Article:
When will we know the outcome of the case?

Unfortunately, it will likely take many months (and perhaps more than a year) for a final decision to be reached.

While we don’t know for sure what will happen going forward, there will need to first be a hearing to decide if the Scottish Government has permission to challenge the Section 35 order. If they are granted permission to go ahead, the most likely scenario is that the case will be heard in the Outer House of the Court of Session in Edinburgh, in which one Judge will make a decision based on hearing the arguments of both sides.

There is then the possibility that whoever loses the case (either the UK Government or the Scottish Government) will appeal any decision that is made.

The next step, if an appeal was given permission to go ahead, would be that the Inner House of the Court of Session in Edinburgh would consider the appeal. Normally, three Judges are involved in reviewing a decision on appeal at the Inner House.

There could then be a final stage of appeal by either Government, which would likely result in the UK Supreme Court in London reviewing the decision of the Inner House of the Court of Session.

What happens to the Bill in the meantime?

For now, the Bill remains passed and agreed by the Scottish Parliament, having completed all three stages of the parliamentary process. However, the Bill cannot become law until it gains royal assent – which is what the Section 35 order is currently preventing, and so it will be stuck at the last stage of the Scottish Parliamentary process unless the order is withdrawn.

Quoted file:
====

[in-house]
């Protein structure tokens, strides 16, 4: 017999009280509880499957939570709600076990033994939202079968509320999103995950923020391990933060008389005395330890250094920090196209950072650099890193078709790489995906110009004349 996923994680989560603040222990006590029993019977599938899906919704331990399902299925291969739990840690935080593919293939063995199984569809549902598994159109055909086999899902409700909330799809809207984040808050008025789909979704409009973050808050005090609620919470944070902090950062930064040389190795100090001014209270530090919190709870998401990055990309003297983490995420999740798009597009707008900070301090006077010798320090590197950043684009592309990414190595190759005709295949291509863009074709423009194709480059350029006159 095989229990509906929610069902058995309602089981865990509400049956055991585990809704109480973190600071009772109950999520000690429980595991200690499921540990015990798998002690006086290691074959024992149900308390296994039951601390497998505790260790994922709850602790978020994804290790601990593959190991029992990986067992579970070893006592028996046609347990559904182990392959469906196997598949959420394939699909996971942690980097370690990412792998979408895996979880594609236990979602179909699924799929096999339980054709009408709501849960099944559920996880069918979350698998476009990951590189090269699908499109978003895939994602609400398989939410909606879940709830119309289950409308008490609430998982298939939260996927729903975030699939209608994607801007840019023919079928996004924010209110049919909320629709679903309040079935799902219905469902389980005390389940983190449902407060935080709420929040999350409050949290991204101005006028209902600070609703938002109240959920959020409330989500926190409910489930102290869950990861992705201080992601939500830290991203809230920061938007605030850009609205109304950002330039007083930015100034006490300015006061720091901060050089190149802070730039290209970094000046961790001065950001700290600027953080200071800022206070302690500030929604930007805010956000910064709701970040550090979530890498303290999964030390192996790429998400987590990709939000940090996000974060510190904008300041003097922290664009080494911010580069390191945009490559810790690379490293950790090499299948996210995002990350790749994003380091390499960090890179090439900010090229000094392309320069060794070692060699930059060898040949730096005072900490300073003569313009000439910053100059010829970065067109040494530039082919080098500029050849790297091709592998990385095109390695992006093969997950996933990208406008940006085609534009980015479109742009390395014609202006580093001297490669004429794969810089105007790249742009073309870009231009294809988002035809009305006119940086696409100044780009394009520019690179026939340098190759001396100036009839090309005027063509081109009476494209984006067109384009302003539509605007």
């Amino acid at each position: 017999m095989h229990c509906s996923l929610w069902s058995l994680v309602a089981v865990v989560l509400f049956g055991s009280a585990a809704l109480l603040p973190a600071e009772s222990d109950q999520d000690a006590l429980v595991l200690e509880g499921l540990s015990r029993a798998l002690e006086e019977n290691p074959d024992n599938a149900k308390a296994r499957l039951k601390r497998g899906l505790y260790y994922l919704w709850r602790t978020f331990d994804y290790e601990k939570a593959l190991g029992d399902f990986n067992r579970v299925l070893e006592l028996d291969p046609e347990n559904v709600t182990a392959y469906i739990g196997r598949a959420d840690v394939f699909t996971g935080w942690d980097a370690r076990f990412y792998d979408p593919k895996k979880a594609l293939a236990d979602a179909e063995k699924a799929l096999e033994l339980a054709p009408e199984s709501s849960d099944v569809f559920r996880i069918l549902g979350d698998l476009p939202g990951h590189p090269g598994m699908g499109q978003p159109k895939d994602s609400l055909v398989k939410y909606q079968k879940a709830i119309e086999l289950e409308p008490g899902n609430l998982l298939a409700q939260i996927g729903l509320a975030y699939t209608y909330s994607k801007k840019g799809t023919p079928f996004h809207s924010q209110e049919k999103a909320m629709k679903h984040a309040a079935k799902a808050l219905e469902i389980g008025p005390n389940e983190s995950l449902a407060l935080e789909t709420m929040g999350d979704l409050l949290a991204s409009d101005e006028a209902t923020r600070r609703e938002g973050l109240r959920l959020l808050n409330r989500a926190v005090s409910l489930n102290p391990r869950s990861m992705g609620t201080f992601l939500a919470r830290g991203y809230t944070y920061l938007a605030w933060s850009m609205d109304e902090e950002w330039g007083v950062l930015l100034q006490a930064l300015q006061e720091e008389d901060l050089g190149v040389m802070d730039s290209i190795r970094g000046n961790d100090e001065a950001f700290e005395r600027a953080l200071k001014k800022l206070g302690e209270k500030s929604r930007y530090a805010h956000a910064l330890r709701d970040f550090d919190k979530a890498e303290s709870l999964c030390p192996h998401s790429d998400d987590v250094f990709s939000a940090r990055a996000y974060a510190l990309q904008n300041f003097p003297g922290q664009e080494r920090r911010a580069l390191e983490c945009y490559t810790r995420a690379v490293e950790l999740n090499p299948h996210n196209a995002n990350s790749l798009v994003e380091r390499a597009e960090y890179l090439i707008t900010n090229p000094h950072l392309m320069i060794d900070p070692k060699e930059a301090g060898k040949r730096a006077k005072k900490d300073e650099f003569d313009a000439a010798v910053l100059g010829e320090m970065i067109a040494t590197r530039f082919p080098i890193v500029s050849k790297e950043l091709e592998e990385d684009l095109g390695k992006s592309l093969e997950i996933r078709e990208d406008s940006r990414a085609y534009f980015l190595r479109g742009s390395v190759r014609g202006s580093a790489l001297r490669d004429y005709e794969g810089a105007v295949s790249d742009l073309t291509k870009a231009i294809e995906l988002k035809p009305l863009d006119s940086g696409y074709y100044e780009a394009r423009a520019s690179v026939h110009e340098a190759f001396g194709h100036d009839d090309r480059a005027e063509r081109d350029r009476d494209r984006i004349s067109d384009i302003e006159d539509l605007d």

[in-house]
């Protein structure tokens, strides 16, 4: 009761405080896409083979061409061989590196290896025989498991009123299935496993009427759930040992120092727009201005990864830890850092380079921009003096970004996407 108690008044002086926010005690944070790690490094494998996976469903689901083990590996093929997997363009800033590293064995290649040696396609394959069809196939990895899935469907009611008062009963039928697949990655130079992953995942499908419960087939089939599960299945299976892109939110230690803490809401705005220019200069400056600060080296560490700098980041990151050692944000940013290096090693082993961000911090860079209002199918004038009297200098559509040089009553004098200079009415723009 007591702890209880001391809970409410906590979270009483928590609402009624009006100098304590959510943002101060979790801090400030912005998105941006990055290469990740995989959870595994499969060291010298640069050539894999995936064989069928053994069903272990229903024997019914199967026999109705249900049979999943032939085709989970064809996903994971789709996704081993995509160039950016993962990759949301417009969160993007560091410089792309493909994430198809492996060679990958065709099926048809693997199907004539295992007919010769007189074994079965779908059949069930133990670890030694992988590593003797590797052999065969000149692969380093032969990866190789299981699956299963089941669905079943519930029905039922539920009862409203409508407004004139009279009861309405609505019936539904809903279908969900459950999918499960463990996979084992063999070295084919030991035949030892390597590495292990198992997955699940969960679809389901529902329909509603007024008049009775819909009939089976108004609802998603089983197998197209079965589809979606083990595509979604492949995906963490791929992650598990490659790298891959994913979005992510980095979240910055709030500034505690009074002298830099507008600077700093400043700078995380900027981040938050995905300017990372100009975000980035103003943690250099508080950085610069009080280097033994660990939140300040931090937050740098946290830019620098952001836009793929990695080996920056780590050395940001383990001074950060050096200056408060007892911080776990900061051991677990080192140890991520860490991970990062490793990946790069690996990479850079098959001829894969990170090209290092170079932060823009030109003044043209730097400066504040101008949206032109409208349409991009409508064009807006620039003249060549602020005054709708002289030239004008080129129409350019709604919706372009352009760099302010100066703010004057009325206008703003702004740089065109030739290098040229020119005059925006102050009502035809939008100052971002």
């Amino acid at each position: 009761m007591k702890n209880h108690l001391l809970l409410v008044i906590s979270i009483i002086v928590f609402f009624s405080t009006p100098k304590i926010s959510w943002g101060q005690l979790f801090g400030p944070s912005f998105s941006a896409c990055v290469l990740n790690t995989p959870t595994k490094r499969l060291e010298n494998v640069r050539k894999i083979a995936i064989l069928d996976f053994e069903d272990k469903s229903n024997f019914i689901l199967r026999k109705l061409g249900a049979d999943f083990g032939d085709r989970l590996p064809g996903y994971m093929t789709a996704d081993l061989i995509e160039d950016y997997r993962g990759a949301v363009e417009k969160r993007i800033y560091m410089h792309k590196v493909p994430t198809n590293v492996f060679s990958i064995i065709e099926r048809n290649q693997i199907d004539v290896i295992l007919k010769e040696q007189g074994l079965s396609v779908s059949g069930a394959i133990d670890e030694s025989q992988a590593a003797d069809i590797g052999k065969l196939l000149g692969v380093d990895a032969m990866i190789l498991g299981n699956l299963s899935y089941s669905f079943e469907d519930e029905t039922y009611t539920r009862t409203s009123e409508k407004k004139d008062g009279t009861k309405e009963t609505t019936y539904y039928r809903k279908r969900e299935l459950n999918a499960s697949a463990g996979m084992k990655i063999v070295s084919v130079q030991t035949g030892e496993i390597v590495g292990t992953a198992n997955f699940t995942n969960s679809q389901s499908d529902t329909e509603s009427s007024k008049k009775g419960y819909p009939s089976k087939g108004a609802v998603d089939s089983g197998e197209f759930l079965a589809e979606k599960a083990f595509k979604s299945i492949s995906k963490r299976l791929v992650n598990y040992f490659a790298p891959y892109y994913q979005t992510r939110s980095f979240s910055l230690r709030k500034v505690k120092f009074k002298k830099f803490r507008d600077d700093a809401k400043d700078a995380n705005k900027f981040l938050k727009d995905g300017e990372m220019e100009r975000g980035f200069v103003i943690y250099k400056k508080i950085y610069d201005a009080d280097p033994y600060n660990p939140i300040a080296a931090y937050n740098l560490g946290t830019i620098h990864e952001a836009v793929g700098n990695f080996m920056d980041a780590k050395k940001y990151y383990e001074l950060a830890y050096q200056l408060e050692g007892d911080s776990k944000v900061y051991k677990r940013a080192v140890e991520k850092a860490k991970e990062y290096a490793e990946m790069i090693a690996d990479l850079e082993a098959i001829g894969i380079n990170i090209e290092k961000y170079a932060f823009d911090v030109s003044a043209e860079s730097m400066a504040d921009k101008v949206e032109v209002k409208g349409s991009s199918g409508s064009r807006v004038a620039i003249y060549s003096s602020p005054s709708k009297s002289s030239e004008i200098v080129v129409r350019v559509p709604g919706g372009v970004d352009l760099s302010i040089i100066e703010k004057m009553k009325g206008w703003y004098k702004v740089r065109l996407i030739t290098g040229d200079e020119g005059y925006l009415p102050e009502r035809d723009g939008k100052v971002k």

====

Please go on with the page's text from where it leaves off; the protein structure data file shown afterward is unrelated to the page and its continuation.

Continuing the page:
If the Scottish Government are successful in overturning the Section 35 order in court, the Bill would gain royal assent and become law. If they are unsuccessful, there are a couple of options.

One would involve the Scottish and UK Governments negotiating changes to the Bill, and agreeing a way forward. However, this seems unlikely with the current UK Government, who have refused all requests to discuss this, and whose statement of reasons for opposing the Bill objects to almost all of the positive changes that it makes.

While this may not happen under the current UK Government, it may become more likely if the incoming Government from the next UK general election (which must be held, at the latest, by January 2025) holds more positive views around gender recognition reform.

Negotiation could result in the use of a Section 104 order to make necessary adjustments to equality law and deal with any cross border issues. It might also require some adjustments to the Bill itself, which can be made by what is called a “reconsideration stage” in the Scottish Parliament.

Assuming that all this is done with the agreement of both governments, the Section 35 order would be lifted, and the Bill would gain royal assent and become law.

Finally it is possible that the Scottish Government, with the consent of the Scottish Parliament, could withdraw the Bill entirely. We would of course be very strongly opposed to this option. It also seems unlikely, given that there was such widespread support for the Bill across the Scottish Parliament.